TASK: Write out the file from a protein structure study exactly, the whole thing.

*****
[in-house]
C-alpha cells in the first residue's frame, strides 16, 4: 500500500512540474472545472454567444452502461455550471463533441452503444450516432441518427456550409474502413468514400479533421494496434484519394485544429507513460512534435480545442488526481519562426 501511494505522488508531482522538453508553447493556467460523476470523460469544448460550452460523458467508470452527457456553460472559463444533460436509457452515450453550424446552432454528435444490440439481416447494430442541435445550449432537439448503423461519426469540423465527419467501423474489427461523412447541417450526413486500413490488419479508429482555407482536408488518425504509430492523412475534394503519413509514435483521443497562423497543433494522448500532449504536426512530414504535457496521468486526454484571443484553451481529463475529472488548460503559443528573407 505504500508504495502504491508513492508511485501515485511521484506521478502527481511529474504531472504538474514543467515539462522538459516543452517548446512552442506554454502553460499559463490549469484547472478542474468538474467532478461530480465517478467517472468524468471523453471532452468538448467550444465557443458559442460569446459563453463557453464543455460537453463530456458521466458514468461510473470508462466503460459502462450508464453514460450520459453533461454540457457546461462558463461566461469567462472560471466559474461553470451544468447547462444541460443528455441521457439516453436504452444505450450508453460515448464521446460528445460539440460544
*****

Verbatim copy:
[in-house]
C-alpha cells in the first residue's frame, strides 16, 4: 500500500512540474472545472454567444452502461455550471463533441452503444450516432441518427456550409474502413468514400479533421494496434484519394485544429507513460512534435480545442488526481519562426 501511494505522488508531482522538453508553447493556467460523476470523460469544448460550452460523458467508470452527457456553460472559463444533460436509457452515450453550424446552432454528435444490440439481416447494430442541435445550449432537439448503423461519426469540423465527419467501423474489427461523412447541417450526413486500413490488419479508429482555407482536408488518425504509430492523412475534394503519413509514435483521443497562423497543433494522448500532449504536426512530414504535457496521468486526454484571443484553451481529463475529472488548460503559443528573407 505504500508504495502504491508513492508511485501515485511521484506521478502527481511529474504531472504538474514543467515539462522538459516543452517548446512552442506554454502553460499559463490549469484547472478542474468538474467532478461530480465517478467517472468524468471523453471532452468538448467550444465557443458559442460569446459563453463557453464543455460537453463530456458521466458514468461510473470508462466503460459502462450508464453514460450520459453533461454540457457546461462558463461566461469567462472560471466559474461553470451544468447547462444541460443528455441521457439516453436504452444505450450508453460515448464521446460528445460539440460544